Research press release


Nature Neuroscience

While you were sleeping

植物状態の患者や意識のほとんどない状態の患者でも、ある形式での学習ならば依然として獲得の可能性があるらしいという研究結果が、Nature Neuroscienceに発表された。この研究結果は、これらの患者の幾人かが、行動には現れない意識処理過程を、部分的にではあるが保持していた可能性を示唆している。

T Bekinschteinらは、条件付け課題を使用した。被験者はこの課題で、音が鳴るとそれに続いて眼球に対し空気が吹きつけられるという関連を学習させられた。この関連によって、音が鳴った直後の眼球周辺に予測的な活動が導かれた。



Patients in vegetative and minimally conscious states still appear capable of acquiring certain forms of learning, reports a study published this week in Nature Neuroscience. This suggests that some of these patients could have partially preserved conscious processing that may not be apparent in behavior.

Tristan Bekinschtein and his colleagues used a conditioning technique, where subjects learnt to associate a tone with a subsequent puff of air to the eye. The association led to anticipatory muscle activity around the eye as soon as the tone was presented.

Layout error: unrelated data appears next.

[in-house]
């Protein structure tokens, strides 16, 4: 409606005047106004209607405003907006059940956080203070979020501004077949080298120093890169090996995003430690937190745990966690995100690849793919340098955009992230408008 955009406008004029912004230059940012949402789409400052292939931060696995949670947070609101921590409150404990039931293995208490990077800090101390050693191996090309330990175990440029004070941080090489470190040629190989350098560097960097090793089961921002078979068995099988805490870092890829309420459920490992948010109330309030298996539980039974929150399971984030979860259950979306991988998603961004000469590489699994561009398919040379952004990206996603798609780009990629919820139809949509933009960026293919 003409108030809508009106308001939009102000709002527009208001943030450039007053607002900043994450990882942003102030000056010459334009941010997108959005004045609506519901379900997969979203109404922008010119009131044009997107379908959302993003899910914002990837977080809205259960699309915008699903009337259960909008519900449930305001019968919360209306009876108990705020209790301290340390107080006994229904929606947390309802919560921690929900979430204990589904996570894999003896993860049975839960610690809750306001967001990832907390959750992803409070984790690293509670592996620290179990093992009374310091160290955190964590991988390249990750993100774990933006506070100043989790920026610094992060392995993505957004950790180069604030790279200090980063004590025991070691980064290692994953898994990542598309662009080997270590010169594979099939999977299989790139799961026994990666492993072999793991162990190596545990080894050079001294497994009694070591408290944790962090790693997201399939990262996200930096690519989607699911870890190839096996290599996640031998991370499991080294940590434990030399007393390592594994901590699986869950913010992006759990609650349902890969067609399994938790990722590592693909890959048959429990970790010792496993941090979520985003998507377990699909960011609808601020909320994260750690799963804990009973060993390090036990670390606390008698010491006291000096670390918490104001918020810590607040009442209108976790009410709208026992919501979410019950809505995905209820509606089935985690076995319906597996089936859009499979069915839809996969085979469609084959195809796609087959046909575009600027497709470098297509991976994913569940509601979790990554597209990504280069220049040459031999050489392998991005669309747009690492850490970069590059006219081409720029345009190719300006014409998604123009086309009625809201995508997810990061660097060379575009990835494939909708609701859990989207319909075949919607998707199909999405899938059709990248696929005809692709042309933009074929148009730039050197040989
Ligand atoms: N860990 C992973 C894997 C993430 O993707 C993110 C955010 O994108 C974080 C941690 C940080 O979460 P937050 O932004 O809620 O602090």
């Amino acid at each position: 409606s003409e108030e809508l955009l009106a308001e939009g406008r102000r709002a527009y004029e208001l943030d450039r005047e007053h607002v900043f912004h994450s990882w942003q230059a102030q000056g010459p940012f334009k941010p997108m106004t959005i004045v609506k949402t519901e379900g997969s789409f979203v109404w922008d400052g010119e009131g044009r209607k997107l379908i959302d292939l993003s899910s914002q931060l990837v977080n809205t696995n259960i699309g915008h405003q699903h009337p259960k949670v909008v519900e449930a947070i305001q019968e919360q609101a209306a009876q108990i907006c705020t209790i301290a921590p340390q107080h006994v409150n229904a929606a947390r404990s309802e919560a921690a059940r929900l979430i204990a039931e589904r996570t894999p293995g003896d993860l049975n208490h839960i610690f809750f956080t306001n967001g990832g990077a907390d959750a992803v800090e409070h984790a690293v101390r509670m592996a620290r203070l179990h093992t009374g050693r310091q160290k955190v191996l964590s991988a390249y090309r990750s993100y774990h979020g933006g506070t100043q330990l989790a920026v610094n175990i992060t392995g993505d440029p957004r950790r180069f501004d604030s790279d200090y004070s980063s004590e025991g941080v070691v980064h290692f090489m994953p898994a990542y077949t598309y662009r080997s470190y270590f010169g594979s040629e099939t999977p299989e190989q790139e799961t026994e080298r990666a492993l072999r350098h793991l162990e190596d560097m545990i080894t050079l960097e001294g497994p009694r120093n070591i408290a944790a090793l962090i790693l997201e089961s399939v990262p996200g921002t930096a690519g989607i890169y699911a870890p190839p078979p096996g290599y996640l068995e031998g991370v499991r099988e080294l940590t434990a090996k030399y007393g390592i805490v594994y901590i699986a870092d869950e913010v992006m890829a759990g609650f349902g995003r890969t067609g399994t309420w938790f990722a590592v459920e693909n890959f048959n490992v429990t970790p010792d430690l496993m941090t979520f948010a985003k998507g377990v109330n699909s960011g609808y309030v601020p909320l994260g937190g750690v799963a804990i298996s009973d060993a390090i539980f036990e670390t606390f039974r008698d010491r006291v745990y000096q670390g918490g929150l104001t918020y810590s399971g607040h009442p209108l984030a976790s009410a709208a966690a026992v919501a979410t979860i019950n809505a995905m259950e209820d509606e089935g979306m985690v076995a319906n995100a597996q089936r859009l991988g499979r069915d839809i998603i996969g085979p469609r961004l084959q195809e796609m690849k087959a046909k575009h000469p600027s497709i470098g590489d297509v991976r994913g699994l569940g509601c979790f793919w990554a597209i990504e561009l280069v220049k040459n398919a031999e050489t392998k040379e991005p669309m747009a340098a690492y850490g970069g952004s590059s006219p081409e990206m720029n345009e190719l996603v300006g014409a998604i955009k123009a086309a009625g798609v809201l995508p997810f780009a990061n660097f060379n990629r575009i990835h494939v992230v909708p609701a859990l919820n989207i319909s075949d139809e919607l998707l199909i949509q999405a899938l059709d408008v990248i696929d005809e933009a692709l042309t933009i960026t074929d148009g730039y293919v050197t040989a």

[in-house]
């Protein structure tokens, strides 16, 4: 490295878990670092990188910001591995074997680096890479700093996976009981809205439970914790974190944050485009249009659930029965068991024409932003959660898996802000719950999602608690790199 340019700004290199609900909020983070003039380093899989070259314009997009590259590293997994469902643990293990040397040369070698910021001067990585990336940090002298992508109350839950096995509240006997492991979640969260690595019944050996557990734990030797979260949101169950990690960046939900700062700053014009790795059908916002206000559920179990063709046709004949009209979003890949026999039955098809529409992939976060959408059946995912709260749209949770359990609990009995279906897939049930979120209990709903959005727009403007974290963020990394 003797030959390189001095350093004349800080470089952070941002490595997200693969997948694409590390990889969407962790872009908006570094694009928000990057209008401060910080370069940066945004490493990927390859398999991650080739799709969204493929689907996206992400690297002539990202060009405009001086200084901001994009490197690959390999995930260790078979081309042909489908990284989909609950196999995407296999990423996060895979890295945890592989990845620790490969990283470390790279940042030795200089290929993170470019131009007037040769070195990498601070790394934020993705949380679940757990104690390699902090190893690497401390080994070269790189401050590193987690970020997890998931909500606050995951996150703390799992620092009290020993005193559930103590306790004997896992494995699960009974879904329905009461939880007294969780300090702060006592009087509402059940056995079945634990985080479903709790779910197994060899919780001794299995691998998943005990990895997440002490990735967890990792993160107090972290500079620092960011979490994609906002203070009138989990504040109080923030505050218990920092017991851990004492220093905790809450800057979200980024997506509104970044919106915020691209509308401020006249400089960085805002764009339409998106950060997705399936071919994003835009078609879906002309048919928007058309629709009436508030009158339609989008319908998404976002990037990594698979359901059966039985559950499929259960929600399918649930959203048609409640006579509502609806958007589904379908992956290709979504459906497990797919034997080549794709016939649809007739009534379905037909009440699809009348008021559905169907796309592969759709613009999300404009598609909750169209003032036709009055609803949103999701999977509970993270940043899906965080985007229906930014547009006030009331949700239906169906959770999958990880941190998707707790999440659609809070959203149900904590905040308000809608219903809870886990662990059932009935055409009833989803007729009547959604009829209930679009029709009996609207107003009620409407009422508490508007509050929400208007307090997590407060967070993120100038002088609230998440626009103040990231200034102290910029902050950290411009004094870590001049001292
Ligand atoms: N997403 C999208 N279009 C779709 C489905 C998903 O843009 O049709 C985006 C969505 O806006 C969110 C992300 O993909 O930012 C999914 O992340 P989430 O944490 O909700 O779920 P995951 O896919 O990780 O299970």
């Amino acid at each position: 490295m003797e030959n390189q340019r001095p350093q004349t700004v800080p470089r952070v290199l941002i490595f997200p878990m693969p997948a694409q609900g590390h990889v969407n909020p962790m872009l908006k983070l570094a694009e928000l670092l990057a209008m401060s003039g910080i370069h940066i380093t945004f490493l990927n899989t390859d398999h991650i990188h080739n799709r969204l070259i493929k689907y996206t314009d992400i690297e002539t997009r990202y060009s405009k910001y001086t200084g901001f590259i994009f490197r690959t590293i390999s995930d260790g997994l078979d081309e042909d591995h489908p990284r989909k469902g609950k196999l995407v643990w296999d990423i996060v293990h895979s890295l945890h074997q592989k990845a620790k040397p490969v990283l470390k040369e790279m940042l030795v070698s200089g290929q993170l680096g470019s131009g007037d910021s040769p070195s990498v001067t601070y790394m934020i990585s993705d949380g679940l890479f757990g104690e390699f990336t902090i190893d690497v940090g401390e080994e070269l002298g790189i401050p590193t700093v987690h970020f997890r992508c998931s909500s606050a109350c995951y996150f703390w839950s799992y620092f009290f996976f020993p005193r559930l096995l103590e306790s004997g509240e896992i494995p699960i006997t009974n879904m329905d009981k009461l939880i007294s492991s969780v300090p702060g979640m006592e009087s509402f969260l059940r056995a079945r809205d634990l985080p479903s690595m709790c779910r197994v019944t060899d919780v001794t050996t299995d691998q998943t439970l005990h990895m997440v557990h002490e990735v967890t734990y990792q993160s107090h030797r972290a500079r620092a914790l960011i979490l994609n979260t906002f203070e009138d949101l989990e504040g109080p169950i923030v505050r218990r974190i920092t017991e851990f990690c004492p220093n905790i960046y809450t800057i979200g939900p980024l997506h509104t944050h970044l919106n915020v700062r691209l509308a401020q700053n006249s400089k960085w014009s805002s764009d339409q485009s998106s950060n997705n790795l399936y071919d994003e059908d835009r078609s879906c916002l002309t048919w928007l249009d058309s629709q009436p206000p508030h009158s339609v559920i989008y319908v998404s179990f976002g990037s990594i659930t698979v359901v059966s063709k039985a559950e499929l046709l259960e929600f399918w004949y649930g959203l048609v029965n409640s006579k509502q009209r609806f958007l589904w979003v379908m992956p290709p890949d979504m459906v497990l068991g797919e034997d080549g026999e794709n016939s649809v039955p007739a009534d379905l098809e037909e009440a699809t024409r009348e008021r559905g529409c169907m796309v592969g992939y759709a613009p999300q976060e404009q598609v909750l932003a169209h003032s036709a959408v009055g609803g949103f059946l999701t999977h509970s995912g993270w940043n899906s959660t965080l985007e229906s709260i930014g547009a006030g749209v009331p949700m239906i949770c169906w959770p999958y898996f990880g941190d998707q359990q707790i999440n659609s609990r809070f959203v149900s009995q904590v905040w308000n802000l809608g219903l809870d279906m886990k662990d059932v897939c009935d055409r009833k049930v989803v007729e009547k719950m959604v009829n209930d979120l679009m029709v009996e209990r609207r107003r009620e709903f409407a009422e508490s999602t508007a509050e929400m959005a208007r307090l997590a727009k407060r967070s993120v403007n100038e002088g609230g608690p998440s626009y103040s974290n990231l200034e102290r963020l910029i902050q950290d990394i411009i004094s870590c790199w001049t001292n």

It was previously thought that learning this sort of association between a tone and an air puff requires explicit awareness of the relationship between the two stimuli. However, the vegetative patients also showed these anticipatory changes in muscle activity in response to the tone. This activity increased closer to the time that the air puff was expected, and the team found that patients who showed this type of conditioning were more likely to later show increased behavioral responsiveness.

The anticipatory learning did not happen in normal subjects who were given general anesthesia. This suggests that such learning cannot happen in unconscious states. Instead, patients in vegetative and minimally conscious states may have some preserved consciousness which is not visible via intentional movements or verbal responses, but which is still enough to support some types of learning.

doi: 10.1038/nn.2391

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